Covid-19 reflections

22 July 2020

A community nursery nurse in England who retired and returned during the pandemic, and a health visitor in Scotland, reveal their recent experiences.

What is being missed?

I’ve worked as a nursery nurse in the health service for 38 years, with a couple of breaks. For the last quarter of a century I have worked in community nursery nursing, health visiting and more recently school nursing too.

Six months ago I decided to take my pension, have a month’s break and come back on far fewer hours. Little could I have imagined how much things would change.

Every day I saw WhatsApp messages showing how fast the pace of change was in the NHS. The past 10 years had been very stressful and this was my refresh and regroup period. I knew I could face it all... when I went back.

Six months on and how has my way of practising changed? It’s completely different. I’m doing behaviour visits and other contacts with parents and carers over the phone. I’ve always understood that only 7% of communication comes from the words we use. The rest is made up from intonation, body language and other non-verbal cues – that’s harder now.

Perhaps the biggest challenge for me is that the child’s voice is lost. You are only conversing with a parent/carer. Over the years, I have really developed the skill of understanding what children are trying to tell me, even when they cannot yet speak. Even non-verbal children are communicating all the time.

When I do visit homes, in PPE, children look at me strangely. My face and facial expressions are usually how I connect with children – my compassion and ability to empathise with them are detected – but that temporary, secondary attachment that enables the building of a safe and trusted clinical relationship is now hampered. So other skills get more use. I’ve done lots of Zoom or Microsoft Team meetings. It’s maybe a bit more efficient in terms of getting business done and not travelling so much, but the networking, the soft supervision, the camaraderie are lost or diluted. I always knew this was important as a practitioner who went agile a while ago, but this has taken it to a whole new level.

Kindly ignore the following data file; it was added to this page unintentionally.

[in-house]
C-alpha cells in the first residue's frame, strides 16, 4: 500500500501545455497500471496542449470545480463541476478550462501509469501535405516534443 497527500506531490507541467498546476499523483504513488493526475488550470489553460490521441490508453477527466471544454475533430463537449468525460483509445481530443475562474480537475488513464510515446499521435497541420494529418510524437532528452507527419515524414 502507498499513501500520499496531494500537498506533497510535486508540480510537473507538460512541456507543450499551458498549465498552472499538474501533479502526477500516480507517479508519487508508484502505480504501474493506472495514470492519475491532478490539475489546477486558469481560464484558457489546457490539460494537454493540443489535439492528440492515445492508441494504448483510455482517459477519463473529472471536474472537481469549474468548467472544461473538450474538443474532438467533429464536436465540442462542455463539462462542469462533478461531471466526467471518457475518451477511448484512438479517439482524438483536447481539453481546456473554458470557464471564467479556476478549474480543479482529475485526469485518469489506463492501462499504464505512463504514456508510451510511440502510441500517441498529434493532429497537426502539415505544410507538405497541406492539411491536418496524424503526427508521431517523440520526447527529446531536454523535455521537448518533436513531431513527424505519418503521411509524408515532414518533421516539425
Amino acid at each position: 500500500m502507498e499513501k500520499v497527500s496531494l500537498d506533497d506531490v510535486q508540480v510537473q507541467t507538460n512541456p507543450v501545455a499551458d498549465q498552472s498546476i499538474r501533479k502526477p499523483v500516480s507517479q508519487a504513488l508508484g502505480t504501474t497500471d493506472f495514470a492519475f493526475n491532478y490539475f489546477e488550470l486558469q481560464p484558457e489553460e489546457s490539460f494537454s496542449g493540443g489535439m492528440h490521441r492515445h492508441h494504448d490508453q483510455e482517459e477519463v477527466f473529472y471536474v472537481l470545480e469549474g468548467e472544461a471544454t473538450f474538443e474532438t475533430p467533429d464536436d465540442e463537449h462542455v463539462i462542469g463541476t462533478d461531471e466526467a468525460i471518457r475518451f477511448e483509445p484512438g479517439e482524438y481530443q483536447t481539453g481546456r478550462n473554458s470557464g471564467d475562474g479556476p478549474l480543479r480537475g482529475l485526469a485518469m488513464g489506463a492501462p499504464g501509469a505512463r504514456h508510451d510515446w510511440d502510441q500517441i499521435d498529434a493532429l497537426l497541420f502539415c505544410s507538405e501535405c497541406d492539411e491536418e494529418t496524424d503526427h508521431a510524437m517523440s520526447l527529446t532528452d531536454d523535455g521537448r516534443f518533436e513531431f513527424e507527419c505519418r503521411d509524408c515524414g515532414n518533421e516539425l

I worry about clients and patients – the new parents who are really, really doing this on their own. No respite, perhaps money worries, not getting the maternity or paternity leave they imagined. I worry about the isolation, the impact on mental health – and thus potentially the child’s mental health if their parents are stressed. I worry about the reduction in breastfeeding rates without any support.

What is being missed with developmental reviews? Will we have children with speech and language problems, as happened under targeted reviews in the 1990s? Will illnesses and ailments go under-detected because people are afraid to visit their GPs, even as services start to slowly become available?

Of course, the most serious concern is domestic violence and safeguarding. Yes, families are still being contacted but they may know to mention Covid symptoms, thus avoiding a contact face to face. This isn’t just health – social care is doing the same. These children may not be in school or nursery, so no one is seeing them. What are we storing up for the future?